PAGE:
Toxic Tort Monitor


March 14, 2018 | Editor: Jen Dlugosz | Assistant Editors: Anne McLeod and Natalie Holden
New Developments
Precluding a Second Bite at the Apple; Federal District Court Grants Summary Judgment on Basis of Doctrine of Collateral Estoppel
By Tierra Jones

In the interest of justice and courtroom efficiency, res judicata aims to prevent parties from re-litigating previously legally resolved issues and claims involving the same or similar parties. Two doctrines – claim preclusion and issue preclusion – are encompassed in res judicata. Issue preclusion, also known as the doctrine of collateral estoppel, is the narrower doctrine of the two. [Continue Reading]

Personal Jurisdiction and LLCs – Does Citizenship Matter?
By Jen Dlugosz

When deciding whether to remove a case when an LLC is a party it is necessary to look at the citizenship of the LLC’s members to determine whether there is diversity for subject matter jurisdiction. However, citizenship of LLC members is not a key component of personal jurisdiction. The tests for subject matter jurisdiction and personal jurisdiction, while sometimes muddled, are in fact distinct. Simply put, just because an LLC is a citizen in the jurisdiction, does not equate to personal jurisdiction over the LLC in that jurisdiction. [Continue Reading]

Eastern District of Missouri Denies Plaintiff’s Motion to Reconsider Personal Jurisdiction Ruling
By Natalie Holden

The United States District Court for the Eastern District of Missouri recently denied an asbestos plaintiff’s motion for reconsideration of the court’s previous grant of defendants’ motion to dismiss for lack of personal jurisdiction. [Continue Reading]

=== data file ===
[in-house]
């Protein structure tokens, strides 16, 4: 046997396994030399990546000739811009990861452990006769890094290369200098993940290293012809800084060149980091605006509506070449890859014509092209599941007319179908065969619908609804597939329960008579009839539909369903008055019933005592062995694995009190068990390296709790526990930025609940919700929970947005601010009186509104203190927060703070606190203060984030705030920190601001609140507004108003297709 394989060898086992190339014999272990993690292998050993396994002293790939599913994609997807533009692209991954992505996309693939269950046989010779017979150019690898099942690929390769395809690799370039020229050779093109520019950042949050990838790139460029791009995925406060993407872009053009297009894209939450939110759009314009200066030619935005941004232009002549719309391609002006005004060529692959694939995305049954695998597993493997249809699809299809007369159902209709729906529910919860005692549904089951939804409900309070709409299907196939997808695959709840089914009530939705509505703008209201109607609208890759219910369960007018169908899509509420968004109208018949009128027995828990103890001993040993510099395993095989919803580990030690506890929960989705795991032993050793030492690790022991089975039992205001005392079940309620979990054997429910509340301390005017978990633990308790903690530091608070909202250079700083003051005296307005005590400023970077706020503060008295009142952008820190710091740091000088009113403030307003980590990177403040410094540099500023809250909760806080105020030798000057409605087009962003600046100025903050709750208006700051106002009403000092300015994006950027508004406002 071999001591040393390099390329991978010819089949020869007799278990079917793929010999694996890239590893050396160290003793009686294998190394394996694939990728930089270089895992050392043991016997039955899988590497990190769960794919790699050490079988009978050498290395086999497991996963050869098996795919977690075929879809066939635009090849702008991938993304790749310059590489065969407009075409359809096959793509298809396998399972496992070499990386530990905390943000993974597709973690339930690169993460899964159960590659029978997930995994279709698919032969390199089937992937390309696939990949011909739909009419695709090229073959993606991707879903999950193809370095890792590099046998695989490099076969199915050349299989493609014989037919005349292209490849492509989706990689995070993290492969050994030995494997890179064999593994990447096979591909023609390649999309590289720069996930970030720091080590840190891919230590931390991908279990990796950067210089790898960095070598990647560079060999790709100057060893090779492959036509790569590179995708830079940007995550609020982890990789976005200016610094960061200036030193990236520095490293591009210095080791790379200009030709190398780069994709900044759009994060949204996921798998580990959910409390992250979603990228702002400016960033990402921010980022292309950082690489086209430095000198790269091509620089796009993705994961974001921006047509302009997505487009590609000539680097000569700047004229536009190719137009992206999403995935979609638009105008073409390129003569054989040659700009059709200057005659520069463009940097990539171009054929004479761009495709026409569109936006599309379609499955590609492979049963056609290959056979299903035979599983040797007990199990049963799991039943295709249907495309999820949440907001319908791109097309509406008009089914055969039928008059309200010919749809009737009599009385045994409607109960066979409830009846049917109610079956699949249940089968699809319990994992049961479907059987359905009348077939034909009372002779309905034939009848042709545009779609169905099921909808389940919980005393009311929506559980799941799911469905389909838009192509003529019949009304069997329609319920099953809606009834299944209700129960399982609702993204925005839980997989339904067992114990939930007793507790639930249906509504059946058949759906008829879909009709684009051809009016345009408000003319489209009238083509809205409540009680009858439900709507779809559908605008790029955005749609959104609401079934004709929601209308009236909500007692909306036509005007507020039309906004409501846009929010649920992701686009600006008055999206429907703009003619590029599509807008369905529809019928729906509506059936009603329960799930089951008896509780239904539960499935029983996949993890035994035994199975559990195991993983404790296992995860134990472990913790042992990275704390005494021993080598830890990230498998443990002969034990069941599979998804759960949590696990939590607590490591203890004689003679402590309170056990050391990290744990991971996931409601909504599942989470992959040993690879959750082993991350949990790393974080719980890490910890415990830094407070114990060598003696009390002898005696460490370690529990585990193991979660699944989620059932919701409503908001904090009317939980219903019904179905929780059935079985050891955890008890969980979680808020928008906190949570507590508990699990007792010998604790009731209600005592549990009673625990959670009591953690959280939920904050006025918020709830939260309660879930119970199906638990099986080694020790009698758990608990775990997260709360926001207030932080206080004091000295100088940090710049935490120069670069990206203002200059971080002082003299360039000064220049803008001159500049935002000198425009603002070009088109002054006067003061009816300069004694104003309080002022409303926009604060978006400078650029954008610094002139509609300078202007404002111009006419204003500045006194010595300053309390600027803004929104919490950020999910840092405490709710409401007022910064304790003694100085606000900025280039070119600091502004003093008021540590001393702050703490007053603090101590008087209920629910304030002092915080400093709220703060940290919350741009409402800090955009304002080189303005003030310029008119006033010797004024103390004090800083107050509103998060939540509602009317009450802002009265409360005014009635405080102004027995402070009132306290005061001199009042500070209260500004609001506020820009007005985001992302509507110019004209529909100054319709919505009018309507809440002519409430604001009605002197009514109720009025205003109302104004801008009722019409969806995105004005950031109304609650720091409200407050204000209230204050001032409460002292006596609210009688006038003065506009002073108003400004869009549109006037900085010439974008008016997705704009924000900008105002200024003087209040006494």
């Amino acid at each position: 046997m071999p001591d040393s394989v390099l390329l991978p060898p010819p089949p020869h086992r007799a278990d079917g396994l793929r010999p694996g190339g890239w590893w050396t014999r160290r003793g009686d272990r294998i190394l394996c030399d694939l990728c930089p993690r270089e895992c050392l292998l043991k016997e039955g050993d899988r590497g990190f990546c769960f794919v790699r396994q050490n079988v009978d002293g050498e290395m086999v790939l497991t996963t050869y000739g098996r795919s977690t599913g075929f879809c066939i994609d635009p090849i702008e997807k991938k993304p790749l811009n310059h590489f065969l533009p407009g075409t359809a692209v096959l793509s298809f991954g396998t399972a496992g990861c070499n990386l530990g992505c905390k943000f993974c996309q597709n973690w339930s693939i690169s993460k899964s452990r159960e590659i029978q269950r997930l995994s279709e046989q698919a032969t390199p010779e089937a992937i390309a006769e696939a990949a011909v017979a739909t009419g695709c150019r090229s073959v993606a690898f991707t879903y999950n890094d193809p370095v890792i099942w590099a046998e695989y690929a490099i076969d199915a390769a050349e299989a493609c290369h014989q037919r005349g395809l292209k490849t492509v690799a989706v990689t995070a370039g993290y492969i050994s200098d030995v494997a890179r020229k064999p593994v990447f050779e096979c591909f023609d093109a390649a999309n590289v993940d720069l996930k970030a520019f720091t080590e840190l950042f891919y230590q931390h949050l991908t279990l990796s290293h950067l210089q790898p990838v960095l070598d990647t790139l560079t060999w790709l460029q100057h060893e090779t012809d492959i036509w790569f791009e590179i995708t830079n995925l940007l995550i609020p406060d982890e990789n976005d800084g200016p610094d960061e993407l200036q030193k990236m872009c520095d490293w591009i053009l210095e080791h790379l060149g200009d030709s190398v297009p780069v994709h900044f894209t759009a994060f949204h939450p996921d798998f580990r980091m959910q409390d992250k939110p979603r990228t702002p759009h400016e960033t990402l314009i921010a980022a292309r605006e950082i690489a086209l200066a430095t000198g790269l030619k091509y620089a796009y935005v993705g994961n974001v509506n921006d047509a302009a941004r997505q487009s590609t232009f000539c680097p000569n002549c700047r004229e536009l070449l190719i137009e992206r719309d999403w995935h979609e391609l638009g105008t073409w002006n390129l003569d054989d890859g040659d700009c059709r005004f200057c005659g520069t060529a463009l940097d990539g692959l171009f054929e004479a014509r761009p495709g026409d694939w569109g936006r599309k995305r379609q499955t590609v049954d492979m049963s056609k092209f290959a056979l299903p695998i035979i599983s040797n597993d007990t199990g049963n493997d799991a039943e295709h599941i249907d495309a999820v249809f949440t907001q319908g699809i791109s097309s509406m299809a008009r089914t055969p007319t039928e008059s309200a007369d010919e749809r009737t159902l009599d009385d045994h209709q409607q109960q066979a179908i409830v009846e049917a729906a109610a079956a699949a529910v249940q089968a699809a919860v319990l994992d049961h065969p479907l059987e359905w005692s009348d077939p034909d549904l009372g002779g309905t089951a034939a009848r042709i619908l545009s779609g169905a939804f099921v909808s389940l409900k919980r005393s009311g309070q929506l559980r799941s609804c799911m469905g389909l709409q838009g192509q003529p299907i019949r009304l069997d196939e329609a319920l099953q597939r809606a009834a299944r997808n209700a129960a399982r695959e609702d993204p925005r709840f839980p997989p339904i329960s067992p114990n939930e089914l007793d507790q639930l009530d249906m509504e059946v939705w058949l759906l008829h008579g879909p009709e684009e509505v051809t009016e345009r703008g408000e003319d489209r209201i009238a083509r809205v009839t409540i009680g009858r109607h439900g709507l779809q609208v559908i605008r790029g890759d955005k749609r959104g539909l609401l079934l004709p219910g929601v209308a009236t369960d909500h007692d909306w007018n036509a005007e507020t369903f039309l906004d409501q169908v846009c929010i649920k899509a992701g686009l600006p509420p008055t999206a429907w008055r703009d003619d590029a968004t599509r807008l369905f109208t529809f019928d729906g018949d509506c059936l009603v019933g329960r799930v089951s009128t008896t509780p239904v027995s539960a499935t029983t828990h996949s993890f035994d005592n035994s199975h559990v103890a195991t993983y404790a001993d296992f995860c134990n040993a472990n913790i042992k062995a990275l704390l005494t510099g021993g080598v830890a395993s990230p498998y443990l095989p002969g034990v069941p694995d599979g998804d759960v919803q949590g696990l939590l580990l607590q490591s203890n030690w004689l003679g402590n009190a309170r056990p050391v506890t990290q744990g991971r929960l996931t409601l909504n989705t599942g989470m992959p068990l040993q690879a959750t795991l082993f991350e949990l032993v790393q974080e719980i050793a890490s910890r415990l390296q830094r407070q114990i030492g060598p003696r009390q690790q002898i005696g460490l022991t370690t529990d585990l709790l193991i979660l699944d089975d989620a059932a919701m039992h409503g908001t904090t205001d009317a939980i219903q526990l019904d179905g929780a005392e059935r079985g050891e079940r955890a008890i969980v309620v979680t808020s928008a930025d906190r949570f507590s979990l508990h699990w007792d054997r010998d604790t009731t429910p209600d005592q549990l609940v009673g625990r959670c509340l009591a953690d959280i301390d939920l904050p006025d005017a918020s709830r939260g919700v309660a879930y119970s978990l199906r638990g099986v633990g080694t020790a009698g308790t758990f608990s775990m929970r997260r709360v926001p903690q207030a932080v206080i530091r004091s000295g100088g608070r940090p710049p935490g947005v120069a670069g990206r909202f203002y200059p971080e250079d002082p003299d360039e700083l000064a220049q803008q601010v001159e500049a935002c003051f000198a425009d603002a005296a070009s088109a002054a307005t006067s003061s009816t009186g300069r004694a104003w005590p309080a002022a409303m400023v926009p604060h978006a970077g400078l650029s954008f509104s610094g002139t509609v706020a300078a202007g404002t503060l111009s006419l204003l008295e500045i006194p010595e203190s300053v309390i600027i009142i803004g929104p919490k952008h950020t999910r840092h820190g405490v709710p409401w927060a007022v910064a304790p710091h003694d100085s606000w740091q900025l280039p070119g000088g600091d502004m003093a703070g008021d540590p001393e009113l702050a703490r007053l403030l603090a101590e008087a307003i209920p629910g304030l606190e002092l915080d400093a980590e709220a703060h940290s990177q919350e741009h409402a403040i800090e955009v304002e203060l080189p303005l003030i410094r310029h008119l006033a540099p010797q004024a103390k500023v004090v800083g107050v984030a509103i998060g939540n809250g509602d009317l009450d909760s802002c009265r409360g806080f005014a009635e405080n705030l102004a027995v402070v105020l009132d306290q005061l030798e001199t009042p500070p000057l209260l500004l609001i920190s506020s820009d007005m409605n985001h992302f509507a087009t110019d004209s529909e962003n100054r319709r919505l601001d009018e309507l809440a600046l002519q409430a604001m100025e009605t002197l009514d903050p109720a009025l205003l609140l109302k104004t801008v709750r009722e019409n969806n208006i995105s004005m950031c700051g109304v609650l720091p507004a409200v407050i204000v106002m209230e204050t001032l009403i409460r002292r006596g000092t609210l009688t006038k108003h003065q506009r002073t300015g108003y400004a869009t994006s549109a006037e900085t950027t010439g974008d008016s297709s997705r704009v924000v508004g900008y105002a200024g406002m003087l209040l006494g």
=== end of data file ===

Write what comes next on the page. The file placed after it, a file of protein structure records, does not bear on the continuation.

Toxic Tort Monitor Archive
February 2018

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Technology, Manufacturing & Transportation
Toxic Tort Litigation Practice

Companies face increasingly well‐coordinated attacks in jurisdictions across the country. These assaults are becoming more complex and costly as plaintiffs’ counsel pursue novel theories and claims to keep asbestos litigation thriving. Husch Blackwell’s team has experience in numerous jurisdictions throughout 37 states. Our attorneys can help you navigate the intricate web of plaintiffs’ firms, changing laws, evolving science and anti-defendant courts. [More information]

trademarkChoosing a common or trendy name for your startup opens your company to risk. You might like the name “Company XYZ,” and you might think you’re the “Company XYZ” of your field, but “Company XYZ” might disagree with you. If you are looking to choose a brand or product name, you need to think about trademarks earlier than you think.

Continue Reading What’s In a Name?: Issues with Naming Your Product and Company

Scope of the Investigation